To create a new branch:

  1. Go to your forked copy of the repository called hello-world.
  2. Click the drop down at the top of the file list that says branch: master.
  3. Type a branch name, name-edits (i.e. rfitzhugh-edits), into the new branch text box.
  4. Select the blue Create branch box or hit “Enter” on your keyboard.

Create a branch

Now you have two branches, master and name-edits. They look exactly the same, but not for long! Next we’ll add our changes to the new branch.

Step 4. Make and commit changes

Bravo! Now, you’re on the code view for your name-edits branch, which is a copy of master. Let’s make some edits.

On GitHub, saved changes are called commits. Each commit has an associated commit message, which is a description explaining why a particular change was made. Commit messages capture the history of your changes, so other contributors can understand what you’ve done and why.

Make and commit changes:

  1. Navigate to the .md file for your city.
  2. Click the 📝 pencil icon in the upper right corner of the file view to edit.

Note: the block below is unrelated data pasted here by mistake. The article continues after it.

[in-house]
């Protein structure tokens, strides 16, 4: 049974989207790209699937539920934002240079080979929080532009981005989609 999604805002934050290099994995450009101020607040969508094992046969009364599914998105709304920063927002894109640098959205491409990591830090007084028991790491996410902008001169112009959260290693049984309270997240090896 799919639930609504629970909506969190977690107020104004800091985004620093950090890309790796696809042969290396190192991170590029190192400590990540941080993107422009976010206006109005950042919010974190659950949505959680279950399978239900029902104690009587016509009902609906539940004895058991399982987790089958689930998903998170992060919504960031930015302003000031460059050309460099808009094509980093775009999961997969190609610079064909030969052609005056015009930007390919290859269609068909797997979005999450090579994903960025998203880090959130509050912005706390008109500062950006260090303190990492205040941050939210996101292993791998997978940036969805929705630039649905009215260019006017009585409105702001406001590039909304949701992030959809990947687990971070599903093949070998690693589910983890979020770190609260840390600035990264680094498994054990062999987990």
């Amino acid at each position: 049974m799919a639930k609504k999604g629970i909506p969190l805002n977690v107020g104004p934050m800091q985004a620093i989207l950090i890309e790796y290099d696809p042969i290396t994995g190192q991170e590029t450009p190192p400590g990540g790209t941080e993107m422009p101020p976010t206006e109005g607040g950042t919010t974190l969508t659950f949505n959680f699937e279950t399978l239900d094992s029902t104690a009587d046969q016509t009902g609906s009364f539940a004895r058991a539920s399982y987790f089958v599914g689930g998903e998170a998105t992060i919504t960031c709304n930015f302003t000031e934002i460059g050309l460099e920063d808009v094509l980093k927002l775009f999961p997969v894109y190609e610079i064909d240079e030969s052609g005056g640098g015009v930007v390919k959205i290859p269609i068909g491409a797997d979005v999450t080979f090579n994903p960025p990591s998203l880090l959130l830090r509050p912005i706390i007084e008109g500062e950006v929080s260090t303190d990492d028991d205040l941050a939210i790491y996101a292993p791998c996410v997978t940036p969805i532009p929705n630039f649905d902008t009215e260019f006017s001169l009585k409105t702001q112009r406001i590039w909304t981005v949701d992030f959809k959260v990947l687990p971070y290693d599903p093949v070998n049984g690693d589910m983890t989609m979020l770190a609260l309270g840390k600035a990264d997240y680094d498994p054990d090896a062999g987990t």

3. In the editor, add a new recommendation for the city.
  4. Write a commit message that describes your changes.
  5. Click Commit changes button.


These changes will be made to just the city .md file on your name-edits branch, so now this branch contains content that’s different from master. Time to merge into the master!

Step 5. Open a Pull Request

Nice edits! Now that you have changes in a branch off of master, you can open a pull request.

Pull Requests are the heart of collaboration on GitHub. When you open a pull request, you’re proposing your changes and requesting that someone review and pull in your contribution and merge them into their branch. Pull requests show diffs, or differences, of the content from both branches. The changes, additions, and subtractions are shown in green and red.